Taking Care of Acrylic Aquariums

Ozzy47

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For fish hobbyists, plastic aquariums were one of the biggest technological advances in the hobby. Coming shortly after the invention of silicone adhesive made metal-framed glass aquariums all but obsolete, acrylic aquariums haven't completely replaced their glass counterparts, but are the material of choice for many fish owners. Thanks to manufacturing techniques such as injection mold design, plastic can be formed into a wide variety of fascinating shapes. This holds true for plastic fish tanks, which have been made into everything from gum ball machines to furniture such as coffee tables.

While acrylic does offer benefits over glass, such as being lighter and more forgiving of bumps, there are some minor down sides that need to be taken into consideration as well when bringing an acrylic aquarium into your home. After all, this is a much bigger investment than a Ball Qube, and displaying living creatures always requires much more care than simple collectibles.

While acrylic allows a great view of your finned friends due to a high transparency, it also scratches more easily than glass. Care must be taken when cleaning acrylic aquariums. Avoid using paper towels, as well as abrasive or harsh cleansers, as they mar the pristine surface of the acrylic. It's recommended that you use cleansers specifically designed for plastic. On the plus side, acrylic die cast display cases can be repaired if they are scratched, unlike their glass counterparts. Acrylic repair kits are fairly easy to find online, as well as in brick-and-mortar hardware stores or pet stores in your neighborhood.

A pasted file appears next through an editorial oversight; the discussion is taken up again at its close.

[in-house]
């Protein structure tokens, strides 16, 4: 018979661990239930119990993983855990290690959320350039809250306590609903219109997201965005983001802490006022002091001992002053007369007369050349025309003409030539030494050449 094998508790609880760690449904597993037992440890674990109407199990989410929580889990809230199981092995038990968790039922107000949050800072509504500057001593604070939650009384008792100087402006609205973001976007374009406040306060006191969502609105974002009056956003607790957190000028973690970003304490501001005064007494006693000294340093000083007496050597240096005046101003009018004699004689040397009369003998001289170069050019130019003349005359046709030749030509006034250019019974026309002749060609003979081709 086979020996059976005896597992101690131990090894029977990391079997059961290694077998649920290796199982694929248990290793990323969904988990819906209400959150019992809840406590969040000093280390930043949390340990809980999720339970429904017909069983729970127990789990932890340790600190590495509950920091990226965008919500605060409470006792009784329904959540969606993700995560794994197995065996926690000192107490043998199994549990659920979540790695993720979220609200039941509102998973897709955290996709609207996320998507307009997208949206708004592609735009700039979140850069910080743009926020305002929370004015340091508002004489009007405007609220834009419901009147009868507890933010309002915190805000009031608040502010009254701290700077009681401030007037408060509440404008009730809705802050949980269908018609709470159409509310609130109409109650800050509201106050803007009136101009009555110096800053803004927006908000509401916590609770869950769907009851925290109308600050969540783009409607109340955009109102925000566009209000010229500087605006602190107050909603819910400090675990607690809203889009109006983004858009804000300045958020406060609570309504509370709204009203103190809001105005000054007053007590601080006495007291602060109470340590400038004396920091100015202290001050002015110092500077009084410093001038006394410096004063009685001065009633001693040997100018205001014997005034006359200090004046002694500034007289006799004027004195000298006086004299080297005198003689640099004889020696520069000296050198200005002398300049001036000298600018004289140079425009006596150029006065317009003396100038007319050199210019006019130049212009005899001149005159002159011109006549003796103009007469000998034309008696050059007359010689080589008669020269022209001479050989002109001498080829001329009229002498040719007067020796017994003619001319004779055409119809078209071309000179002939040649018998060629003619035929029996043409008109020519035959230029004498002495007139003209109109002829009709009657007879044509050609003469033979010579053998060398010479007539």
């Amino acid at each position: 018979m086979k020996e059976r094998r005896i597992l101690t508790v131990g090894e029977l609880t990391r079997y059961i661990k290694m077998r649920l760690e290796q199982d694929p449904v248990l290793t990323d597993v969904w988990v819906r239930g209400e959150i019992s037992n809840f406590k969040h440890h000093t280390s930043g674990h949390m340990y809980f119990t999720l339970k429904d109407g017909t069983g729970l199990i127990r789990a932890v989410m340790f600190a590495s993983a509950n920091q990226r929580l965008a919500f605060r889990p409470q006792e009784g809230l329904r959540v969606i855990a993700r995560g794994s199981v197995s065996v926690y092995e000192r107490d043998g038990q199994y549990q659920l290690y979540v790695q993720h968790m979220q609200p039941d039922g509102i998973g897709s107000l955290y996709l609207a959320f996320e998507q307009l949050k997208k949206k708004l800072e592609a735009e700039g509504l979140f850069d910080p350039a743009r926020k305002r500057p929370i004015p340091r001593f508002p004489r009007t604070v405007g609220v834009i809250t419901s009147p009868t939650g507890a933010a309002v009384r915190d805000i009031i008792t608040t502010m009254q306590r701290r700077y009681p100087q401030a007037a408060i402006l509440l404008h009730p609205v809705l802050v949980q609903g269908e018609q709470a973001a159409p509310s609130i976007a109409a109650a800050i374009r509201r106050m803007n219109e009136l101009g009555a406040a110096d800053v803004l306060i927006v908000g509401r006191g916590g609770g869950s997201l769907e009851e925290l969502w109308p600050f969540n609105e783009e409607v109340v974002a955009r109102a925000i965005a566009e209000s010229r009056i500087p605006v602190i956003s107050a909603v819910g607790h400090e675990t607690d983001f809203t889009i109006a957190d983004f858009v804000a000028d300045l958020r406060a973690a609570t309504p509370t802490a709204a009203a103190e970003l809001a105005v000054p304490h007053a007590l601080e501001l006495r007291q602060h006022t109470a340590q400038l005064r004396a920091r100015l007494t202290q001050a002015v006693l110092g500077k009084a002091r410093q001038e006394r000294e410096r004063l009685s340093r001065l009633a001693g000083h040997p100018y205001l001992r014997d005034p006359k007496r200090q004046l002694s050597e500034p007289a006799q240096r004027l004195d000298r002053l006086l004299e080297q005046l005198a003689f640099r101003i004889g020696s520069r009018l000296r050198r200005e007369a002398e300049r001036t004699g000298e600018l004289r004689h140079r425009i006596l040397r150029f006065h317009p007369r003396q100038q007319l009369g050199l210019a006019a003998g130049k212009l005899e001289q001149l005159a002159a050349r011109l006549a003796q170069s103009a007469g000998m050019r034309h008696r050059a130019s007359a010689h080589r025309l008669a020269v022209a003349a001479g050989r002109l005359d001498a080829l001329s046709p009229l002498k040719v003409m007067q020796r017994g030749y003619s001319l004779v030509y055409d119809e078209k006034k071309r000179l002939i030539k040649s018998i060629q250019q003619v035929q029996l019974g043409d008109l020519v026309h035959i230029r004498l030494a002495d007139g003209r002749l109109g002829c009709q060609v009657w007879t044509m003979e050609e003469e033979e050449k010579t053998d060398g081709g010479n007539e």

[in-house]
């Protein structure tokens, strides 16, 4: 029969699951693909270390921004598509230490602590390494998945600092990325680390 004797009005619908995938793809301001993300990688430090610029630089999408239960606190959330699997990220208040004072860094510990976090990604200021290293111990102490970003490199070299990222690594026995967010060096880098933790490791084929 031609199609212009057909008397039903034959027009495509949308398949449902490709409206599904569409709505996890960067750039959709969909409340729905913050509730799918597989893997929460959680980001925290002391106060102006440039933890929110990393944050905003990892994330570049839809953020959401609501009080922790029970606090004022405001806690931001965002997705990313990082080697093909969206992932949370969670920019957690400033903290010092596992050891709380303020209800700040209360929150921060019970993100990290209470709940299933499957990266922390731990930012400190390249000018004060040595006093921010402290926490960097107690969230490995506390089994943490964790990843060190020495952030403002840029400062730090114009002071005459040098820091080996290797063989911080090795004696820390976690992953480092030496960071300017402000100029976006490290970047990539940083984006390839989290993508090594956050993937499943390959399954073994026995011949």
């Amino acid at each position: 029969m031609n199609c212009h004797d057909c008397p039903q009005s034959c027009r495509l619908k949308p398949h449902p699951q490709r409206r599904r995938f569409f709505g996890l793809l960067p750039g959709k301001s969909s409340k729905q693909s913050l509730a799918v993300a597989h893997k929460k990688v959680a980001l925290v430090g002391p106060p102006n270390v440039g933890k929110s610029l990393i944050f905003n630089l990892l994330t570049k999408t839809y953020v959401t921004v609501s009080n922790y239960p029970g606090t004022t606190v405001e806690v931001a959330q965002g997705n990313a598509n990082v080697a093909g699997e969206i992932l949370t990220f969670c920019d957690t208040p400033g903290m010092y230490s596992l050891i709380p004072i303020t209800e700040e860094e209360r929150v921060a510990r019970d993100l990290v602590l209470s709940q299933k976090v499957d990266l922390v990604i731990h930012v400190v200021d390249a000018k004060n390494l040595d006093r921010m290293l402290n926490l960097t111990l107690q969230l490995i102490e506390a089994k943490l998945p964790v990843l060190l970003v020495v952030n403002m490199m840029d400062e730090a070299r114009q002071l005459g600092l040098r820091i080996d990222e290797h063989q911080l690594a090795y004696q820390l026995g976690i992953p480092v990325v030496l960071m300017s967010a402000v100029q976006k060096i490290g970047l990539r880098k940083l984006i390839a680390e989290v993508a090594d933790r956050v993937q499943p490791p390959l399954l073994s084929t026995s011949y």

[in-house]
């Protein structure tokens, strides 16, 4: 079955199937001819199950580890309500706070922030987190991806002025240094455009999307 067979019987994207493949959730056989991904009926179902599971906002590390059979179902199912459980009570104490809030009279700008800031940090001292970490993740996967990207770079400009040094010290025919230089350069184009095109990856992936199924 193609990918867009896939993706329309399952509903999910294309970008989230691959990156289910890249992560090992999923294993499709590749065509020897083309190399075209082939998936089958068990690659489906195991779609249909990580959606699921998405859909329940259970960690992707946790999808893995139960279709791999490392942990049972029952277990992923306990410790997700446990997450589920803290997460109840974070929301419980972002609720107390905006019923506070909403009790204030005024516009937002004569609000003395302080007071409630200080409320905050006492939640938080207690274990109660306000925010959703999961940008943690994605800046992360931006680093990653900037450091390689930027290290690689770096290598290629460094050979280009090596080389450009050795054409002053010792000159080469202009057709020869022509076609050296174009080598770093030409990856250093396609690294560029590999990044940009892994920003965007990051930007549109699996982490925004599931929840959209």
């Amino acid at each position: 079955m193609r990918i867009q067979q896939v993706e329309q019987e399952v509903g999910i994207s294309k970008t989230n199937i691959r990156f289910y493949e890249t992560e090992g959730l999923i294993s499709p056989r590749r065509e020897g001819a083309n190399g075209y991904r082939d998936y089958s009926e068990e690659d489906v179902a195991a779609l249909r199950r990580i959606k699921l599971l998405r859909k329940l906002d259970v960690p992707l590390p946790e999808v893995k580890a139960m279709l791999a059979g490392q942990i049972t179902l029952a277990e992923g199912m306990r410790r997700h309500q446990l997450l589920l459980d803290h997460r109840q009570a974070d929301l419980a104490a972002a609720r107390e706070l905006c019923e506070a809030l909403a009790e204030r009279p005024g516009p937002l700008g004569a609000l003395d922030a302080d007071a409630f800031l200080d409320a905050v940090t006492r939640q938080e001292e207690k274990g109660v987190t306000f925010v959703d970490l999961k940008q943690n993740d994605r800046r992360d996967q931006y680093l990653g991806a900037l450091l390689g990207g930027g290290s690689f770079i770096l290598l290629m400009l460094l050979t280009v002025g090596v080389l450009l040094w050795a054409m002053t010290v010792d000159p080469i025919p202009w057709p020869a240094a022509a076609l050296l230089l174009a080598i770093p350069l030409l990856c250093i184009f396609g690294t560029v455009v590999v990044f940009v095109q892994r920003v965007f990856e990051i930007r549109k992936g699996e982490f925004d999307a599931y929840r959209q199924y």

If you are purchasing your first acrylic aquarium, you might find yourself a little overwhelmed by the wide range of choices available, as well as the number of places that they are sold. Both general pet stores and specialty fish retailers will commonly have a variety of aquariums available. Many options can be found online as well. Many aquariums are sold as "starter kits" that come with filters, lighting, and/or substrate. Where you buy your aquarium is less important than purchasing the right size for the fish that you intend to keep in it.

Source, http://www.articlecity.com/articles/pets_and_animals/article_3560.shtml
 

Angelphish

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I'm going to build my first acrylic tank by the end of this month, and this would be very useful for anyone planning to do the same.
 
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